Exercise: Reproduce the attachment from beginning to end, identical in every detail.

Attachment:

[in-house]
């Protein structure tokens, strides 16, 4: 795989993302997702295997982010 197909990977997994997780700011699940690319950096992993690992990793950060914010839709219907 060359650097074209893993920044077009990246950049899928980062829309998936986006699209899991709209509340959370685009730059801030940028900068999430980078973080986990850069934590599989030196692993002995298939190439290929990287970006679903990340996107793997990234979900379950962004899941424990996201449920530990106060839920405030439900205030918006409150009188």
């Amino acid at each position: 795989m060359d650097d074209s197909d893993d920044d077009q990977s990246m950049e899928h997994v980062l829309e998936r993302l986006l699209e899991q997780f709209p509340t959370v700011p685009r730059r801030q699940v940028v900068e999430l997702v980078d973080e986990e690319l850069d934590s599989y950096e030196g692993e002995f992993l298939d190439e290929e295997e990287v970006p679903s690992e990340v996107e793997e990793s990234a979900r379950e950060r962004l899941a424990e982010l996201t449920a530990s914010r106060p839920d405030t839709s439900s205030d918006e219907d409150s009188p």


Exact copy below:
[in-house]
């Protein structure tokens, strides 16, 4: 795989993302997702295997982010 197909990977997994997780700011699940690319950096992993690992990793950060914010839709219907 060359650097074209893993920044077009990246950049899928980062829309998936986006699209899991709209509340959370685009730059801030940028900068999430980078973080986990850069934590599989030196692993002995298939190439290929990287970006679903990340996107793997990234979900379950962004899941424990996201449920530990106060839920405030439900205030918006409150009188």
């Amino acid at each position: 795989m060359d650097d074209s197909d893993d920044d077009q990977s990246m950049e899928h997994v980062l829309e998936r993302l986006l699209e899991q997780f709209p509340t959370v700011p685009r730059r801030q699940v940028v900068e999430l997702v980078d973080e986990e690319l850069d934590s599989y950096e030196g692993e002995f992993l298939d190439e290929e295997e990287v970006p679903s690992e990340v996107e793997e990793s990234a979900r379950e950060r962004l899941a424990e982010l996201t449920a530990s914010r106060p839920d405030t839709s439900s205030d918006e219907d409150s009188p």